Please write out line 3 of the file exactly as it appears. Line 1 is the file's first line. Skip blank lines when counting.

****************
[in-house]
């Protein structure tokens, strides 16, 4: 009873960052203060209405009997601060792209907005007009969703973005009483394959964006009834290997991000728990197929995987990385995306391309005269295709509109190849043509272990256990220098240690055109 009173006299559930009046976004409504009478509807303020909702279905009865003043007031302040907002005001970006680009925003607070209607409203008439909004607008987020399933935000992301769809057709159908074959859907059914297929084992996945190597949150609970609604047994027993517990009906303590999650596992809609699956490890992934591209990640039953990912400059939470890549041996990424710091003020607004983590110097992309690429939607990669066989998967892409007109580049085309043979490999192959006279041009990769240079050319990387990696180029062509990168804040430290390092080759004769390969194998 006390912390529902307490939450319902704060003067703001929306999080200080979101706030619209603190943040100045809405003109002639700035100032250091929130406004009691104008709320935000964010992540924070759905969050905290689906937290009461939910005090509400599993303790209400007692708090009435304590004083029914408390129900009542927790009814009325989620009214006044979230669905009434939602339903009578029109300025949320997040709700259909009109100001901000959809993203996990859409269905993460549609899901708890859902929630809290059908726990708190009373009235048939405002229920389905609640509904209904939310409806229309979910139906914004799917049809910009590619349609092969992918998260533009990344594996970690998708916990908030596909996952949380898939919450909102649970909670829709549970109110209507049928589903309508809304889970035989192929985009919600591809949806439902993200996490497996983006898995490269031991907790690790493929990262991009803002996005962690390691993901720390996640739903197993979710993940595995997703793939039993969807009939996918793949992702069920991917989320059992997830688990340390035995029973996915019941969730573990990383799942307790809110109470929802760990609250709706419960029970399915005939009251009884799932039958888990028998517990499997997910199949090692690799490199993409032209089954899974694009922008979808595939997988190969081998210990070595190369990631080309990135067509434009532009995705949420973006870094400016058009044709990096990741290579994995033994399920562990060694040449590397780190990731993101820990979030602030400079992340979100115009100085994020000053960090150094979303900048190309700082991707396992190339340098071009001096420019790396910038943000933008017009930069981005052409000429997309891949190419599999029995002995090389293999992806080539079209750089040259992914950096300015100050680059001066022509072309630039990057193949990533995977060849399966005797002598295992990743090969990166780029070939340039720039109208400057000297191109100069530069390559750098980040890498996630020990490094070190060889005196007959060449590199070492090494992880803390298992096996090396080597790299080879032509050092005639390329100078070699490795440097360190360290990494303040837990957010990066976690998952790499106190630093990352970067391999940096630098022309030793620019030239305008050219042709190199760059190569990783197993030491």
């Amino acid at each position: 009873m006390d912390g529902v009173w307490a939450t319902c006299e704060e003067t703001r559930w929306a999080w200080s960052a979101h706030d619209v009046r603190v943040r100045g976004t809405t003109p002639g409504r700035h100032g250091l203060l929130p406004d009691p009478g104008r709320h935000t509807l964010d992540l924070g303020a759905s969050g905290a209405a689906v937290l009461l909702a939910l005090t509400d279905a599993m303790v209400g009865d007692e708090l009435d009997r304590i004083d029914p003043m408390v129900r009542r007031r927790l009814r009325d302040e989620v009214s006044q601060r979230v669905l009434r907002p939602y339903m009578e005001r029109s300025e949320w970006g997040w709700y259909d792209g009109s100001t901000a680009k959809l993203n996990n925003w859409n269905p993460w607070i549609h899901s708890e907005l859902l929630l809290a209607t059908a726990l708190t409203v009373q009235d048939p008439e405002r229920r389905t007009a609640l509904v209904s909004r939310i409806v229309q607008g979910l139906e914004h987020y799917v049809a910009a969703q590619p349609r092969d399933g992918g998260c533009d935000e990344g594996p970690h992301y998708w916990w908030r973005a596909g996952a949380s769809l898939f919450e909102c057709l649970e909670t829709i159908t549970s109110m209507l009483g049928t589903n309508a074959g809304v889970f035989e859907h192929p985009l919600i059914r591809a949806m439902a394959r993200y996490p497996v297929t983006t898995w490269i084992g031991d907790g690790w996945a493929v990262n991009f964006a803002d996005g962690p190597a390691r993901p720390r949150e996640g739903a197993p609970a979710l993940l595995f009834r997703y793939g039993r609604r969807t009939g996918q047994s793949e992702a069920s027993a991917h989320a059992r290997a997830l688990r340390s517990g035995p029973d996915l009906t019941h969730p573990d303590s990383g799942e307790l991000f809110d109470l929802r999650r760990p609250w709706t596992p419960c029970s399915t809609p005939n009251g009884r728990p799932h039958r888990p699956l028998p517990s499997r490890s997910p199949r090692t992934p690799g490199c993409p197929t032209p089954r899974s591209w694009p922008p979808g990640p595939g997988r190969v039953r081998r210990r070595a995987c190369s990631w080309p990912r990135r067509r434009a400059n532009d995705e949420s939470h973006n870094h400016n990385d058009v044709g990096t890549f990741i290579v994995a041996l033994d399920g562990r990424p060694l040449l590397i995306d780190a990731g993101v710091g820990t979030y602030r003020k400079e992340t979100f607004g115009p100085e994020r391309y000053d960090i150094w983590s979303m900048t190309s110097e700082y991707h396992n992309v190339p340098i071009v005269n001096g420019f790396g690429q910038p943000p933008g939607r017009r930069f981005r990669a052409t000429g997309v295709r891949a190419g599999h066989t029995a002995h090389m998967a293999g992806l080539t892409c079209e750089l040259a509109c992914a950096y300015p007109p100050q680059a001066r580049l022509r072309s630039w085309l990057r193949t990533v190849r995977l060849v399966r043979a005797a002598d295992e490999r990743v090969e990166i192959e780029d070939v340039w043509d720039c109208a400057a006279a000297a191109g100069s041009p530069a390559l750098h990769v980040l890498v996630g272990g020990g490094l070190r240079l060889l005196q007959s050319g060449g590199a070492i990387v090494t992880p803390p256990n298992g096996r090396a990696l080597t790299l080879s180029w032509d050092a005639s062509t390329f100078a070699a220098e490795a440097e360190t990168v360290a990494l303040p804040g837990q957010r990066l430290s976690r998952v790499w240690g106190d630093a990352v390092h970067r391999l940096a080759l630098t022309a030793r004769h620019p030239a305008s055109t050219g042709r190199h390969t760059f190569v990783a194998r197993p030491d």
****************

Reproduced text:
């Amino acid at each position: 009873m006390d912390g529902v009173w307490a939450t319902c006299e704060e003067t703001r559930w929306a999080w200080s960052a979101h706030d619209v009046r603190v943040r100045g976004t809405t003109p002639g409504r700035h100032g250091l203060l929130p406004d009691p009478g104008r709320h935000t509807l964010d992540l924070g303020a759905s969050g905290a209405a689906v937290l009461l909702a939910l005090t509400d279905a599993m303790v209400g009865d007692e708090l009435d009997r304590i004083d029914p003043m408390v129900r009542r007031r927790l009814r009325d302040e989620v009214s006044q601060r979230v669905l009434r907002p939602y339903m009578e005001r029109s300025e949320w970006g997040w709700y259909d792209g009109s100001t901000a680009k959809l993203n996990n925003w859409n269905p993460w607070i549609h899901s708890e907005l859902l929630l809290a209607t059908a726990l708190t409203v009373q009235d048939p008439e405002r229920r389905t007009a609640l509904v209904s909004r939310i409806v229309q607008g979910l139906e914004h987020y799917v049809a910009a969703q590619p349609r092969d399933g992918g998260c533009d935000e990344g594996p970690h992301y998708w916990w908030r973005a596909g996952a949380s769809l898939f919450e909102c057709l649970e909670t829709i159908t549970s109110m209507l009483g049928t589903n309508a074959g809304v889970f035989e859907h192929p985009l919600i059914r591809a949806m439902a394959r993200y996490p497996v297929t983006t898995w490269i084992g031991d907790g690790w996945a493929v990262n991009f964006a803002d996005g962690p190597a390691r993901p720390r949150e996640g739903a197993p609970a979710l993940l595995f009834r997703y793939g039993r609604r969807t009939g996918q047994s793949e992702a069920s027993a991917h989320a059992r290997a997830l688990r340390s517990g035995p029973d996915l009906t019941h969730p573990d303590s990383g799942e307790l991000f809110d109470l929802r999650r760990p609250w709706t596992p419960c029970s399915t809609p005939n009251g009884r728990p799932h039958r888990p699956l028998p517990s499997r490890s997910p199949r090692t992934p690799g490199c993409p197929t032209p089954r899974s591209w694009p922008p979808g990640p595939g997988r190969v039953r081998r210990r070595a995987c190369s990631w080309p990912r990135r067509r434009a400059n532009d995705e949420s939470h973006n870094h400016n990385d058009v044709g990096t890549f990741i290579v994995a041996l033994d399920g562990r990424p060694l040449l590397i995306d780190a990731g993101v710091g820990t979030y602030r003020k400079e992340t979100f607004g115009p100085e994020r391309y000053d960090i150094w983590s979303m900048t190309s110097e700082y991707h396992n992309v190339p340098i071009v005269n001096g420019f790396g690429q910038p943000p933008g939607r017009r930069f981005r990669a052409t000429g997309v295709r891949a190419g599999h066989t029995a002995h090389m998967a293999g992806l080539t892409c079209e750089l040259a509109c992914a950096y300015p007109p100050q680059a001066r580049l022509r072309s630039w085309l990057r193949t990533v190849r995977l060849v399966r043979a005797a002598d295992e490999r990743v090969e990166i192959e780029d070939v340039w043509d720039c109208a400057a006279a000297a191109g100069s041009p530069a390559l750098h990769v980040l890498v996630g272990g020990g490094l070190r240079l060889l005196q007959s050319g060449g590199a070492i990387v090494t992880p803390p256990n298992g096996r090396a990696l080597t790299l080879s180029w032509d050092a005639s062509t390329f100078a070699a220098e490795a440097e360190t990168v360290a990494l303040p804040g837990q957010r990066l430290s976690r998952v790499w240690g106190d630093a990352v390092h970067r391999l940096a080759l630098t022309a030793r004769h620019p030239a305008s055109t050219g042709r190199h390969t760059f190569v990783a194998r197993p030491d």